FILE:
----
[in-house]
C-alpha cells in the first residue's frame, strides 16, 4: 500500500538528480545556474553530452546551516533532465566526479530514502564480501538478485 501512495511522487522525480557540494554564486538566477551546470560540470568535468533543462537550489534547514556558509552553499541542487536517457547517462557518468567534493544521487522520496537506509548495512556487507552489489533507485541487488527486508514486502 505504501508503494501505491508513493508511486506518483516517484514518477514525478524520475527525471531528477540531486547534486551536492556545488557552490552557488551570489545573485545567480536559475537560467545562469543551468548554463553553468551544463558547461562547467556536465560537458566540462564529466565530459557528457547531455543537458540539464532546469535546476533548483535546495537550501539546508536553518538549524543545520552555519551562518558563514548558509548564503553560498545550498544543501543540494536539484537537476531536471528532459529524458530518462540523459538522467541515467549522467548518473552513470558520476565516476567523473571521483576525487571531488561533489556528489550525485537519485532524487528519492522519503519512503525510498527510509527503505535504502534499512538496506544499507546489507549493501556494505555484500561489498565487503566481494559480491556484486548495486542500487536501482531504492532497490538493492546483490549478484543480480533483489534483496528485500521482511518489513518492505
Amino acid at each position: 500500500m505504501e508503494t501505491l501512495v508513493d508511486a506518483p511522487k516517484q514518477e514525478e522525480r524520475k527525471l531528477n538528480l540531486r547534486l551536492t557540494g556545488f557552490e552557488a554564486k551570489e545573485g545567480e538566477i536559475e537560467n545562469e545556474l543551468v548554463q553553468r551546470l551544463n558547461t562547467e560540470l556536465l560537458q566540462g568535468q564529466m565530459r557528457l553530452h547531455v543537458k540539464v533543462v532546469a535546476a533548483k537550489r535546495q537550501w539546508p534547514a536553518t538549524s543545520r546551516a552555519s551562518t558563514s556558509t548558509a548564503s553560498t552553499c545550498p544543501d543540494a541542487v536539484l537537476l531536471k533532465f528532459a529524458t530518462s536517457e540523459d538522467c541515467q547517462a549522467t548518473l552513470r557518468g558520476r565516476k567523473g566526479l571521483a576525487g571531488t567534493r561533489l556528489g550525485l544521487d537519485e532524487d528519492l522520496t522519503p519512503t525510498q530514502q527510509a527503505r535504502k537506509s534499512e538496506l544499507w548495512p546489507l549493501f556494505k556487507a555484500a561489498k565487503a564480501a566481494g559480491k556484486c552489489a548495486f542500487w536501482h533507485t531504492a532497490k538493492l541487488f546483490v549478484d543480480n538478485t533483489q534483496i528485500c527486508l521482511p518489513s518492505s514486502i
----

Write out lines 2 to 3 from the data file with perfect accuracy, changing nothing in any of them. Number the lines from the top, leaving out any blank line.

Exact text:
C-alpha cells in the first residue's frame, strides 16, 4: 500500500538528480545556474553530452546551516533532465566526479530514502564480501538478485 501512495511522487522525480557540494554564486538566477551546470560540470568535468533543462537550489534547514556558509552553499541542487536517457547517462557518468567534493544521487522520496537506509548495512556487507552489489533507485541487488527486508514486502 505504501508503494501505491508513493508511486506518483516517484514518477514525478524520475527525471531528477540531486547534486551536492556545488557552490552557488551570489545573485545567480536559475537560467545562469543551468548554463553553468551544463558547461562547467556536465560537458566540462564529466565530459557528457547531455543537458540539464532546469535546476533548483535546495537550501539546508536553518538549524543545520552555519551562518558563514548558509548564503553560498545550498544543501543540494536539484537537476531536471528532459529524458530518462540523459538522467541515467549522467548518473552513470558520476565516476567523473571521483576525487571531488561533489556528489550525485537519485532524487528519492522519503519512503525510498527510509527503505535504502534499512538496506544499507546489507549493501556494505555484500561489498565487503566481494559480491556484486548495486542500487536501482531504492532497490538493492546483490549478484543480480533483489534483496528485500521482511518489513518492505
Amino acid at each position: 500500500m505504501e508503494t501505491l501512495v508513493d508511486a506518483p511522487k516517484q514518477e514525478e522525480r524520475k527525471l531528477n538528480l540531486r547534486l551536492t557540494g556545488f557552490e552557488a554564486k551570489e545573485g545567480e538566477i536559475e537560467n545562469e545556474l543551468v548554463q553553468r551546470l551544463n558547461t562547467e560540470l556536465l560537458q566540462g568535468q564529466m565530459r557528457l553530452h547531455v543537458k540539464v533543462v532546469a535546476a533548483k537550489r535546495q537550501w539546508p534547514a536553518t538549524s543545520r546551516a552555519s551562518t558563514s556558509t548558509a548564503s553560498t552553499c545550498p544543501d543540494a541542487v536539484l537537476l531536471k533532465f528532459a529524458t530518462s536517457e540523459d538522467c541515467q547517462a549522467t548518473l552513470r557518468g558520476r565516476k567523473g566526479l571521483a576525487g571531488t567534493r561533489l556528489g550525485l544521487d537519485e532524487d528519492l522520496t522519503p519512503t525510498q530514502q527510509a527503505r535504502k537506509s534499512e538496506l544499507w548495512p546489507l549493501f556494505k556487507a555484500a561489498k565487503a564480501a566481494g559480491k556484486c552489489a548495486f542500487w536501482h533507485t531504492a532497490k538493492l541487488f546483490v549478484d543480480n538478485t533483489q534483496i528485500c527486508l521482511p518489513s518492505s514486502i